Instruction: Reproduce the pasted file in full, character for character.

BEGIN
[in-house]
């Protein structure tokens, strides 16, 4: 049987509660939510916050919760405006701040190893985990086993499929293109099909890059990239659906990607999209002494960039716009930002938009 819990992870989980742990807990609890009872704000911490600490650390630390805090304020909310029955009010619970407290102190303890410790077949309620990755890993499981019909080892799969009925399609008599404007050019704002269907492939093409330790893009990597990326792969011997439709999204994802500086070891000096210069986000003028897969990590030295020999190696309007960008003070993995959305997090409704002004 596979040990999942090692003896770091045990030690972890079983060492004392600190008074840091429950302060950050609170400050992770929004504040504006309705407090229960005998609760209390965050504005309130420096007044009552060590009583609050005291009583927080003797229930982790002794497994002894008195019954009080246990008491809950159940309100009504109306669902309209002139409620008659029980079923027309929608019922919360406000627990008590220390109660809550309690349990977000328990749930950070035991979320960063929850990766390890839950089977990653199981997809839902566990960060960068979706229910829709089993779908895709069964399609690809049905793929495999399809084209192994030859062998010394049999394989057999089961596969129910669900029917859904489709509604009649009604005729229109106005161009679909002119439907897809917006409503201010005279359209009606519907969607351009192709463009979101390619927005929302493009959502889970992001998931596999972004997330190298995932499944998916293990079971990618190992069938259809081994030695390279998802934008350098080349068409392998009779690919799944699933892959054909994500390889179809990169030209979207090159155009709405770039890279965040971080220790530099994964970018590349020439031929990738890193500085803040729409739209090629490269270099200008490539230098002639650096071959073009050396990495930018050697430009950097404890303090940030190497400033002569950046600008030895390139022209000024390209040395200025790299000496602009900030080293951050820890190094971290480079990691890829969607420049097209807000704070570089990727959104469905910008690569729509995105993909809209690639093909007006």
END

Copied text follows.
[in-house]
């Protein structure tokens, strides 16, 4: 049987509660939510916050919760405006701040190893985990086993499929293109099909890059990239659906990607999209002494960039716009930002938009 819990992870989980742990807990609890009872704000911490600490650390630390805090304020909310029955009010619970407290102190303890410790077949309620990755890993499981019909080892799969009925399609008599404007050019704002269907492939093409330790893009990597990326792969011997439709999204994802500086070891000096210069986000003028897969990590030295020999190696309007960008003070993995959305997090409704002004 596979040990999942090692003896770091045990030690972890079983060492004392600190008074840091429950302060950050609170400050992770929004504040504006309705407090229960005998609760209390965050504005309130420096007044009552060590009583609050005291009583927080003797229930982790002794497994002894008195019954009080246990008491809950159940309100009504109306669902309209002139409620008659029980079923027309929608019922919360406000627990008590220390109660809550309690349990977000328990749930950070035991979320960063929850990766390890839950089977990653199981997809839902566990960060960068979706229910829709089993779908895709069964399609690809049905793929495999399809084209192994030859062998010394049999394989057999089961596969129910669900029917859904489709509604009649009604005729229109106005161009679909002119439907897809917006409503201010005279359209009606519907969607351009192709463009979101390619927005929302493009959502889970992001998931596999972004997330190298995932499944998916293990079971990618190992069938259809081994030695390279998802934008350098080349068409392998009779690919799944699933892959054909994500390889179809990169030209979207090159155009709405770039890279965040971080220790530099994964970018590349020439031929990738890193500085803040729409739209090629490269270099200008490539230098002639650096071959073009050396990495930018050697430009950097404890303090940030190497400033002569950046600008030895390139022209000024390209040395200025790299000496602009900030080293951050820890190094971290480079990691890829969607420049097209807000704070570089990727959104469905910008690569729509995105993909809209690639093909007006």